IN THEIR WORDS

Carly Goodell

Colon Cancer At 21

I was finishing my junior year of college in April of 2011 when I started to have stomach pain. Initially, my doctor recommended I see my gynecologist. My gynecologist thought I might have a ruptured cyst, so she gave me some pain medication and sent me on my way.

From there, it only got worse. Blood started to appear in my stool, which was really uncomfortable to talk about. I also started vomiting regularly. While I constantly visited the emergency room to try to find the root of these issues, the nurses and doctors overlooked my case because I was only 21 years old.

The pain continued and I was admitted into the hospital overnight so they could run standard tests. I was diagnosed with diverticulosis, which just meant changing my diet and exercising more, so that’s exactly what I did.

I started to eat healthier and exercise, but I was still in pain and not passing “normal” stools. Finally a nurse asked if I would like a colonoscopy (this was the only test I hadn’t received yet). I said “sure why not,” and was scheduled for the procedure in a month.

I lived with the pain and started to lose weight drastically and was counting down the days until I had my colonoscopy. The next morning I walked into the colonoscopy clinic with my dad and saw no one my age. I thought to myself, “Why am I even here?” Even the nurse looked over my records and said, “You’re so young, don’t worry honey, I’m sure it’s nothing.”

When I woke up from the procedure, the doctor who did my colonoscopy said he wanted to talk to my father and me. He told me that I had a tumor blocking my colon and he couldn’t get his camera/scope through and was scheduling me for emergency surgery.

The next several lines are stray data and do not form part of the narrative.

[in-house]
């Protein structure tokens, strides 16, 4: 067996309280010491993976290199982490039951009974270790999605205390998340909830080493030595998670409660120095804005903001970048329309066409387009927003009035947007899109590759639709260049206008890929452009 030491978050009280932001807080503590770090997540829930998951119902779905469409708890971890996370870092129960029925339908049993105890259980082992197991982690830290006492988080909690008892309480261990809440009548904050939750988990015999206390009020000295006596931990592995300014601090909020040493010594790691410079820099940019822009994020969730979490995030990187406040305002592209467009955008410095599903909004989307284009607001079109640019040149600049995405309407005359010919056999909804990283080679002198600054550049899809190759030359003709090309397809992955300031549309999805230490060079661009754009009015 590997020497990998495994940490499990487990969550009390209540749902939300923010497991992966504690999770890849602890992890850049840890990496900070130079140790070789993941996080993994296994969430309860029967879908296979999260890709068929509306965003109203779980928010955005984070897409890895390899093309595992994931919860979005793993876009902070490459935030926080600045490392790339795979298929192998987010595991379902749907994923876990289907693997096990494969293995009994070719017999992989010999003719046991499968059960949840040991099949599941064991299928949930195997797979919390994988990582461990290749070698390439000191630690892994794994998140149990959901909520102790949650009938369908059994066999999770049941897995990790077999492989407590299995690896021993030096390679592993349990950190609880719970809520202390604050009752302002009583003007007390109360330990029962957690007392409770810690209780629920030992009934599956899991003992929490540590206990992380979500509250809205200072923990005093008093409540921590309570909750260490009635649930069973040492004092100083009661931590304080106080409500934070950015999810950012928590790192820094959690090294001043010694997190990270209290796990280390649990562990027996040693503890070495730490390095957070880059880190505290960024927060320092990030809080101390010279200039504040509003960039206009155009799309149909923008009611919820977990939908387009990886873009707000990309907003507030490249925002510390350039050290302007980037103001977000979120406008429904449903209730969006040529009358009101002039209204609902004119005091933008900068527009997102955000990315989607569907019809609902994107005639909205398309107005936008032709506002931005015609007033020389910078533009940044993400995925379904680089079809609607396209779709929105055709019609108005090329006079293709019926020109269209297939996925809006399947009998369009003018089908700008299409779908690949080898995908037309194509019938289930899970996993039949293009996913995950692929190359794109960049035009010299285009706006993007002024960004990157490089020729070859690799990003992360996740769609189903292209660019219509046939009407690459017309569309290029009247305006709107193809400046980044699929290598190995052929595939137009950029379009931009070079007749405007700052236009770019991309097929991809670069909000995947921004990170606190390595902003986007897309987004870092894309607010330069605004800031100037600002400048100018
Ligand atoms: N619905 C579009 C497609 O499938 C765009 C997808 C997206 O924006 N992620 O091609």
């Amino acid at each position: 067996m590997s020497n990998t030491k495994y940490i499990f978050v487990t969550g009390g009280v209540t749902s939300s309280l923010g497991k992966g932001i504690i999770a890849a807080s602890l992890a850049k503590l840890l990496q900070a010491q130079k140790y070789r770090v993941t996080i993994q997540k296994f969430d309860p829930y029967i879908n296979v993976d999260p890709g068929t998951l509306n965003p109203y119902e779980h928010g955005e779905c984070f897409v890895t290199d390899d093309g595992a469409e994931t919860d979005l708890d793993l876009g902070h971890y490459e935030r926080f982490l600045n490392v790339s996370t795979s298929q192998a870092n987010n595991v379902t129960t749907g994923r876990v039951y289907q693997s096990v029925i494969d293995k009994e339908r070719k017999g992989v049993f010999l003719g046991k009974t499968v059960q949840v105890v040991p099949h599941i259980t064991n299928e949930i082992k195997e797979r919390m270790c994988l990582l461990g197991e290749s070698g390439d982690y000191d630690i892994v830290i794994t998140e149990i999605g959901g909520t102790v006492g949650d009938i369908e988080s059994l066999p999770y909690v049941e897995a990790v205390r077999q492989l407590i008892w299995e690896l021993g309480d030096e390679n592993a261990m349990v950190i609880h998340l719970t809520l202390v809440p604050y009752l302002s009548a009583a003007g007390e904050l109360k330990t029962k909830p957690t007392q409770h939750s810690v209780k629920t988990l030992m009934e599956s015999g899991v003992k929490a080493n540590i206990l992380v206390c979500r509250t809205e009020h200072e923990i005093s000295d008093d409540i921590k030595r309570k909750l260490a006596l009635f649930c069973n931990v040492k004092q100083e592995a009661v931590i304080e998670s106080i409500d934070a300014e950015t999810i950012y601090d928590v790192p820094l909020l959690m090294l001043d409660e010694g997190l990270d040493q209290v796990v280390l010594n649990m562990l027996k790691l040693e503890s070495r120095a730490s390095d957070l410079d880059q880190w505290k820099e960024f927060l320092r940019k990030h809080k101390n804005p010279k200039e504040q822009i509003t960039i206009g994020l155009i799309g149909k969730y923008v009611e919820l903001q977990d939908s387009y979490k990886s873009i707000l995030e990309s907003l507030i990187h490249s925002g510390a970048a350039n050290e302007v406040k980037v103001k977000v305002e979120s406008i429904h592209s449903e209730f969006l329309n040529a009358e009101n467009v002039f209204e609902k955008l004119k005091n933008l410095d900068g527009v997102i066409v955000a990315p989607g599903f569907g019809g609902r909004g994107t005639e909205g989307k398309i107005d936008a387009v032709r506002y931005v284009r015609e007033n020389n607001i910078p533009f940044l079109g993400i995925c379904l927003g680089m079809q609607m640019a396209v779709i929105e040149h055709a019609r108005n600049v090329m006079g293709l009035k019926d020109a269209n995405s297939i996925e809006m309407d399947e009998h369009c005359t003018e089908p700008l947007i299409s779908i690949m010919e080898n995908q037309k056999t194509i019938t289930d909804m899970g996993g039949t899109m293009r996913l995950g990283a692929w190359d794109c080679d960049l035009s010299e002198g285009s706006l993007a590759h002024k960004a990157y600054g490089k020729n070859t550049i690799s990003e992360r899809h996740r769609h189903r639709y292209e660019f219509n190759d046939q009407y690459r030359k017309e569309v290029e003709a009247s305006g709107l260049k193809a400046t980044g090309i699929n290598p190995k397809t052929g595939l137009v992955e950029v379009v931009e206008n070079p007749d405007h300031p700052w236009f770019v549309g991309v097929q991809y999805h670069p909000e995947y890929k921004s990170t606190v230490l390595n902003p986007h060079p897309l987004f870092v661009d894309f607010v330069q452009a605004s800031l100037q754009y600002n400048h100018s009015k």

A week later I went into surgery, not knowing what the outcome would be. When I came to, my doctors told me my tumor was blocking 97% of my colon, so they removed my tumor along with ten inches of my colon.

Then they said the “C word,” cancer.

They said my tumor would be sent out to a lab where they would test it to see if it was cancerous. My doctor called about a week later and told me that I had colon cancer, but the twenty lymph nodes they tested surrounding my tumor all came back negative. It was a very happy and sad moment all in one—sad to have cancer, happy that the lymph nodes were negative.

My surgeon suggested that I undergo chemotherapy as a precautionary measure and I had twenty treatments from September of 2011 to March of 2012.

I graduated in the winter of 2013 with a bachelor’s degree in Communications. My experience taught me to be more aware of my body and not to let pain or any kind of symptom go for too long.

Only you know your body, so speak up if something isn’t right!

"Only you know your body, so speak up if something isn’t right!"

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